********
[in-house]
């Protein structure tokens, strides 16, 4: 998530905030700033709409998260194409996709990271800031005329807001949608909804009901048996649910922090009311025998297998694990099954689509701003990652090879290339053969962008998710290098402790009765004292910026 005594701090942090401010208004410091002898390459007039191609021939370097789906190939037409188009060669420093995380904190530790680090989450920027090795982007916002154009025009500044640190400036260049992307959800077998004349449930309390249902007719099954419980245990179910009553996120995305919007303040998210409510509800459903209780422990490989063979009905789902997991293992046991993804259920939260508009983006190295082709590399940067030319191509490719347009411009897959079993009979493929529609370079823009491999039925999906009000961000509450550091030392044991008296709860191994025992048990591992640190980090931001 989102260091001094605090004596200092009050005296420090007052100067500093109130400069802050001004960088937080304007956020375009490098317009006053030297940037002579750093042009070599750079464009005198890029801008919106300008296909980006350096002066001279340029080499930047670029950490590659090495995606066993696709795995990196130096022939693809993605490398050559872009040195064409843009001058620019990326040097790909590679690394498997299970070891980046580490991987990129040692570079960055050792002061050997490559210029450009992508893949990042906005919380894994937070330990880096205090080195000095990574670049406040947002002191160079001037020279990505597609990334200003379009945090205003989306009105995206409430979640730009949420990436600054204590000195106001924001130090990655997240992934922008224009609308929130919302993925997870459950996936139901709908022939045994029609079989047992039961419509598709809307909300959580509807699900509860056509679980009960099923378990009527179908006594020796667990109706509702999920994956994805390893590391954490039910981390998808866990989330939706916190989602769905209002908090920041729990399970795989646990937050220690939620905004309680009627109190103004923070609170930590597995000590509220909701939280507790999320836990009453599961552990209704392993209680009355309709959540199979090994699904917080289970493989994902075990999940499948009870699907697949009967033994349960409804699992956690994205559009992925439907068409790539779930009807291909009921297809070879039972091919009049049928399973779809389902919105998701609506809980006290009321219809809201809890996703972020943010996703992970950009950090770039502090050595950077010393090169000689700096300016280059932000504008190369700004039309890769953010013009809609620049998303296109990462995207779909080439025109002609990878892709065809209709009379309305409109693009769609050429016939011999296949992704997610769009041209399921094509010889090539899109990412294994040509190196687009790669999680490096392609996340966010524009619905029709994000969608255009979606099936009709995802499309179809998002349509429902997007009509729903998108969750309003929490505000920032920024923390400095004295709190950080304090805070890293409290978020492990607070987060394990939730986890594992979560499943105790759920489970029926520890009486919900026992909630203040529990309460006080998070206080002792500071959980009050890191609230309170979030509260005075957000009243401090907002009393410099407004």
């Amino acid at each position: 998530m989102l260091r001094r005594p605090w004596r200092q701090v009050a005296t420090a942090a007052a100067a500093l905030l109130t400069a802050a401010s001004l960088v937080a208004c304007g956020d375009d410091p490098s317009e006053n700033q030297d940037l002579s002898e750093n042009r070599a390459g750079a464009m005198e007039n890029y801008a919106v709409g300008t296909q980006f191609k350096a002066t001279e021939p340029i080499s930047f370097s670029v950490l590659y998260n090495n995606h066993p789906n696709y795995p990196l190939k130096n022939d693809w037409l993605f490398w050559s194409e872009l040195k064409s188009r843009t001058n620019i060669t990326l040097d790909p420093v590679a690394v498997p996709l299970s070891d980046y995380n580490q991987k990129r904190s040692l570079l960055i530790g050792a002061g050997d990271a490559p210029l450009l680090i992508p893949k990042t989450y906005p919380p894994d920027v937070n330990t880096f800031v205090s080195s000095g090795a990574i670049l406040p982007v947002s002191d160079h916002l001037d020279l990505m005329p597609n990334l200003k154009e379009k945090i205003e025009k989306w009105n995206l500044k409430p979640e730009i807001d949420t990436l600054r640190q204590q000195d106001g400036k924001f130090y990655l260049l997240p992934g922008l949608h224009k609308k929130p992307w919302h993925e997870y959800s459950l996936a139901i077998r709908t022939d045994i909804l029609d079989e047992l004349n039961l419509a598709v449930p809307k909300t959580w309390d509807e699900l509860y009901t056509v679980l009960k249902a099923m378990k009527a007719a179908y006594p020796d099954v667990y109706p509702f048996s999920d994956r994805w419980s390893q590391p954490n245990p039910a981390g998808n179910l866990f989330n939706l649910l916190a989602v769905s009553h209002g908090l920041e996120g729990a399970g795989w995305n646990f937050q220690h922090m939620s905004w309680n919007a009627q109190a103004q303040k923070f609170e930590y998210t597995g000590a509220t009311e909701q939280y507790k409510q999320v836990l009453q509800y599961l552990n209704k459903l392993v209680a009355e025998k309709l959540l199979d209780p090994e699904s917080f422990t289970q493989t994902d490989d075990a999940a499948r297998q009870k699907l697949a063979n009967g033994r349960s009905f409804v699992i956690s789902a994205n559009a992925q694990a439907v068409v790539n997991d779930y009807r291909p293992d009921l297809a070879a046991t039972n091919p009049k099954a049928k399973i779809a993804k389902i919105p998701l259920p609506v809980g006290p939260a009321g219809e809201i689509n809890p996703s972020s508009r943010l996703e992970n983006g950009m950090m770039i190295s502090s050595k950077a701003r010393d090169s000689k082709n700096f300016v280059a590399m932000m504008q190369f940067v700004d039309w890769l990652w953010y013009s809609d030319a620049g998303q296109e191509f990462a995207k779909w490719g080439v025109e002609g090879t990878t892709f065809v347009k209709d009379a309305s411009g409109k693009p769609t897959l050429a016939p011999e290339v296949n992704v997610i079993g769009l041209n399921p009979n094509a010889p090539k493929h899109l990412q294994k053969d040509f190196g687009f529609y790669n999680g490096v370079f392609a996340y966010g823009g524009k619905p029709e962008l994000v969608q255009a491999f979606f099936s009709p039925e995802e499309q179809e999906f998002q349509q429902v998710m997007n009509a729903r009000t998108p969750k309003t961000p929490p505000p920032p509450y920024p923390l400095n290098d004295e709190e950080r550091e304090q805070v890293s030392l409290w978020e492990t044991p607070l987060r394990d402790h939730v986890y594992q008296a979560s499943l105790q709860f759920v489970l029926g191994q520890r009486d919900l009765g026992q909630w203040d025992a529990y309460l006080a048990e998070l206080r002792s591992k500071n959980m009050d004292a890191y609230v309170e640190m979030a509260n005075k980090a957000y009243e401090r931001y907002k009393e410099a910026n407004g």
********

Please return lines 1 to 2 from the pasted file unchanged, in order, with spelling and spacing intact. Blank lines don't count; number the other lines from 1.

[in-house]
């Protein structure tokens, strides 16, 4: 998530905030700033709409998260194409996709990271800031005329807001949608909804009901048996649910922090009311025998297998694990099954689509701003990652090879290339053969962008998710290098402790009765004292910026 005594701090942090401010208004410091002898390459007039191609021939370097789906190939037409188009060669420093995380904190530790680090989450920027090795982007916002154009025009500044640190400036260049992307959800077998004349449930309390249902007719099954419980245990179910009553996120995305919007303040998210409510509800459903209780422990490989063979009905789902997991293992046991993804259920939260508009983006190295082709590399940067030319191509490719347009411009897959079993009979493929529609370079823009491999039925999906009000961000509450550091030392044991008296709860191994025992048990591992640190980090931001 989102260091001094605090004596200092009050005296420090007052100067500093109130400069802050001004960088937080304007956020375009490098317009006053030297940037002579750093042009070599750079464009005198890029801008919106300008296909980006350096002066001279340029080499930047670029950490590659090495995606066993696709795995990196130096022939693809993605490398050559872009040195064409843009001058620019990326040097790909590679690394498997299970070891980046580490991987990129040692570079960055050792002061050997490559210029450009992508893949990042906005919380894994937070330990880096205090080195000095990574670049406040947002002191160079001037020279990505597609990334200003379009945090205003989306009105995206409430979640730009949420990436600054204590000195106001924001130090990655997240992934922008224009609308929130919302993925997870459950996936139901709908022939045994029609079989047992039961419509598709809307909300959580509807699900509860056509679980009960099923378990009527179908006594020796667990109706509702999920994956994805390893590391954490039910981390998808866990989330939706916190989602769905209002908090920041729990399970795989646990937050220690939620905004309680009627109190103004923070609170930590597995000590509220909701939280507790999320836990009453599961552990209704392993209680009355309709959540199979090994699904917080289970493989994902075990999940499948009870699907697949009967033994349960409804699992956690994205559009992925439907068409790539779930009807291909009921297809070879039972091919009049049928399973779809389902919105998701609506809980006290009321219809809201809890996703972020943010996703992970950009950090770039502090050595950077010393090169000689700096300016280059932000504008190369700004039309890769953010013009809609620049998303296109990462995207779909080439025109002609990878892709065809209709009379309305409109693009769609050429016939011999296949992704997610769009041209399921094509010889090539899109990412294994040509190196687009790669999680490096392609996340966010524009619905029709994000969608255009979606099936009709995802499309179809998002349509429902997007009509729903998108969750309003929490505000920032920024923390400095004295709190950080304090805070890293409290978020492990607070987060394990939730986890594992979560499943105790759920489970029926520890009486919900026992909630203040529990309460006080998070206080002792500071959980009050890191609230309170979030509260005075957000009243401090907002009393410099407004």